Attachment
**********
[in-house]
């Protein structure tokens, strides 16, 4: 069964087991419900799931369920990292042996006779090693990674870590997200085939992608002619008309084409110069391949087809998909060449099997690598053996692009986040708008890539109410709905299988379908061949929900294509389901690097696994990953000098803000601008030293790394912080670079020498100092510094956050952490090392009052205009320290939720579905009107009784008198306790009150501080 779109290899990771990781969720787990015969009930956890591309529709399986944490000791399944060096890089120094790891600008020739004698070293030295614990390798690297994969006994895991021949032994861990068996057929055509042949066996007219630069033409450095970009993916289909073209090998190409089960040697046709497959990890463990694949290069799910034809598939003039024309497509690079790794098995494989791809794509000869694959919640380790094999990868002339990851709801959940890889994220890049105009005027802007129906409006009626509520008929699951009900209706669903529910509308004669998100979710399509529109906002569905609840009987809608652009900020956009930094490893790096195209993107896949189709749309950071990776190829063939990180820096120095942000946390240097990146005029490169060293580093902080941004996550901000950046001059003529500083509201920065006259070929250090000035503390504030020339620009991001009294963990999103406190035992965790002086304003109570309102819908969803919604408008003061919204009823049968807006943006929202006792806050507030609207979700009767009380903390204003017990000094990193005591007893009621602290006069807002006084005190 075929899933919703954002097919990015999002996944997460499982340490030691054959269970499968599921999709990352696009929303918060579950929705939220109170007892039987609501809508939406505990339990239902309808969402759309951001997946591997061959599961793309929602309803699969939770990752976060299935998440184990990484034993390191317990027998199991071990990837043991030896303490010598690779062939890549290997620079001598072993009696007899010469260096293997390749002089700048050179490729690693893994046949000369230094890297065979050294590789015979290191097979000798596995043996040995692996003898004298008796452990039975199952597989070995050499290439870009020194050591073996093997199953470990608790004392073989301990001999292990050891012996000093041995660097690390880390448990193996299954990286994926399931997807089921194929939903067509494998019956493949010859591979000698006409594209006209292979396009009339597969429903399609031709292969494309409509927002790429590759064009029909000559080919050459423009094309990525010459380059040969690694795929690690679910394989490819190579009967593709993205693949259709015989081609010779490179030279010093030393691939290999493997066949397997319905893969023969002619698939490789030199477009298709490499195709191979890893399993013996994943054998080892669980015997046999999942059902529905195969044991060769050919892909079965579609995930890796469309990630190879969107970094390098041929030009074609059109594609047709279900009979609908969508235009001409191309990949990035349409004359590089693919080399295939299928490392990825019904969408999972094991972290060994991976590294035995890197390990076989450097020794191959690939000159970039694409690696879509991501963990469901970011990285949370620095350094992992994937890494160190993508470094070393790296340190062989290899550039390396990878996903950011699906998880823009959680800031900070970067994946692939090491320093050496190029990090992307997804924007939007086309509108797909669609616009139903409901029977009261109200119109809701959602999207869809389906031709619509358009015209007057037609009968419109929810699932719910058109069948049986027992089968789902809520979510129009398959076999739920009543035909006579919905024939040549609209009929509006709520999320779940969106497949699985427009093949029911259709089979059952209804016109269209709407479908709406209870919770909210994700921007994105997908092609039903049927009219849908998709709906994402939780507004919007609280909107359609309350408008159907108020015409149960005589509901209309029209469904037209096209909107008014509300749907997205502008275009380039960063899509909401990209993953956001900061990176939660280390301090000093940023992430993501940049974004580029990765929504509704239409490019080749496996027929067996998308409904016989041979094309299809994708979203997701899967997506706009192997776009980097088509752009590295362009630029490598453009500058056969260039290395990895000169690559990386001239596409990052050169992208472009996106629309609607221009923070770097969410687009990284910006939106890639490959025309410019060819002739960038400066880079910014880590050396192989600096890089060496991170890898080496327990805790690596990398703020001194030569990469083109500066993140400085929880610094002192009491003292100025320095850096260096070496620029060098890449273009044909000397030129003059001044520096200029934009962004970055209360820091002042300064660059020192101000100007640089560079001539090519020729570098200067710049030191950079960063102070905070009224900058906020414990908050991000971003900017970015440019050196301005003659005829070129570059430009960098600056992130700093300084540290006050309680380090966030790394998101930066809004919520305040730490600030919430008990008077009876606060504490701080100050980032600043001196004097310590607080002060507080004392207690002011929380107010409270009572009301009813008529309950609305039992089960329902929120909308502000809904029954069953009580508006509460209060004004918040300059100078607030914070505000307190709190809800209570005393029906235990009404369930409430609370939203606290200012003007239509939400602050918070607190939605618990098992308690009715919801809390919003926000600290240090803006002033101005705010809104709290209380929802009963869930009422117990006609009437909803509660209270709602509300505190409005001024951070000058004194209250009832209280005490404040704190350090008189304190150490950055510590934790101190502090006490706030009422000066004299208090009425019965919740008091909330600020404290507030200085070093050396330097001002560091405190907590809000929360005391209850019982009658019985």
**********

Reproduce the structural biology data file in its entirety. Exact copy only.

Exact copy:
[in-house]
């Protein structure tokens, strides 16, 4: 069964087991419900799931369920990292042996006779090693990674870590997200085939992608002619008309084409110069391949087809998909060449099997690598053996692009986040708008890539109410709905299988379908061949929900294509389901690097696994990953000098803000601008030293790394912080670079020498100092510094956050952490090392009052205009320290939720579905009107009784008198306790009150501080 779109290899990771990781969720787990015969009930956890591309529709399986944490000791399944060096890089120094790891600008020739004698070293030295614990390798690297994969006994895991021949032994861990068996057929055509042949066996007219630069033409450095970009993916289909073209090998190409089960040697046709497959990890463990694949290069799910034809598939003039024309497509690079790794098995494989791809794509000869694959919640380790094999990868002339990851709801959940890889994220890049105009005027802007129906409006009626509520008929699951009900209706669903529910509308004669998100979710399509529109906002569905609840009987809608652009900020956009930094490893790096195209993107896949189709749309950071990776190829063939990180820096120095942000946390240097990146005029490169060293580093902080941004996550901000950046001059003529500083509201920065006259070929250090000035503390504030020339620009991001009294963990999103406190035992965790002086304003109570309102819908969803919604408008003061919204009823049968807006943006929202006792806050507030609207979700009767009380903390204003017990000094990193005591007893009621602290006069807002006084005190 075929899933919703954002097919990015999002996944997460499982340490030691054959269970499968599921999709990352696009929303918060579950929705939220109170007892039987609501809508939406505990339990239902309808969402759309951001997946591997061959599961793309929602309803699969939770990752976060299935998440184990990484034993390191317990027998199991071990990837043991030896303490010598690779062939890549290997620079001598072993009696007899010469260096293997390749002089700048050179490729690693893994046949000369230094890297065979050294590789015979290191097979000798596995043996040995692996003898004298008796452990039975199952597989070995050499290439870009020194050591073996093997199953470990608790004392073989301990001999292990050891012996000093041995660097690390880390448990193996299954990286994926399931997807089921194929939903067509494998019956493949010859591979000698006409594209006209292979396009009339597969429903399609031709292969494309409509927002790429590759064009029909000559080919050459423009094309990525010459380059040969690694795929690690679910394989490819190579009967593709993205693949259709015989081609010779490179030279010093030393691939290999493997066949397997319905893969023969002619698939490789030199477009298709490499195709191979890893399993013996994943054998080892669980015997046999999942059902529905195969044991060769050919892909079965579609995930890796469309990630190879969107970094390098041929030009074609059109594609047709279900009979609908969508235009001409191309990949990035349409004359590089693919080399295939299928490392990825019904969408999972094991972290060994991976590294035995890197390990076989450097020794191959690939000159970039694409690696879509991501963990469901970011990285949370620095350094992992994937890494160190993508470094070393790296340190062989290899550039390396990878996903950011699906998880823009959680800031900070970067994946692939090491320093050496190029990090992307997804924007939007086309509108797909669609616009139903409901029977009261109200119109809701959602999207869809389906031709619509358009015209007057037609009968419109929810699932719910058109069948049986027992089968789902809520979510129009398959076999739920009543035909006579919905024939040549609209009929509006709520999320779940969106497949699985427009093949029911259709089979059952209804016109269209709407479908709406209870919770909210994700921007994105997908092609039903049927009219849908998709709906994402939780507004919007609280909107359609309350408008159907108020015409149960005589509901209309029209469904037209096209909107008014509300749907997205502008275009380039960063899509909401990209993953956001900061990176939660280390301090000093940023992430993501940049974004580029990765929504509704239409490019080749496996027929067996998308409904016989041979094309299809994708979203997701899967997506706009192997776009980097088509752009590295362009630029490598453009500058056969260039290395990895000169690559990386001239596409990052050169992208472009996106629309609607221009923070770097969410687009990284910006939106890639490959025309410019060819002739960038400066880079910014880590050396192989600096890089060496991170890898080496327990805790690596990398703020001194030569990469083109500066993140400085929880610094002192009491003292100025320095850096260096070496620029060098890449273009044909000397030129003059001044520096200029934009962004970055209360820091002042300064660059020192101000100007640089560079001539090519020729570098200067710049030191950079960063102070905070009224900058906020414990908050991000971003900017970015440019050196301005003659005829070129570059430009960098600056992130700093300084540290006050309680380090966030790394998101930066809004919520305040730490600030919430008990008077009876606060504490701080100050980032600043001196004097310590607080002060507080004392207690002011929380107010409270009572009301009813008529309950609305039992089960329902929120909308502000809904029954069953009580508006509460209060004004918040300059100078607030914070505000307190709190809800209570005393029906235990009404369930409430609370939203606290200012003007239509939400602050918070607190939605618990098992308690009715919801809390919003926000600290240090803006002033101005705010809104709290209380929802009963869930009422117990006609009437909803509660209270709602509300505190409005001024951070000058004194209250009832209280005490404040704190350090008189304190150490950055510590934790101190502090006490706030009422000066004299208090009425019965919740008091909330600020404290507030200085070093050396330097001002560091405190907590809000929360005391209850019982009658019985």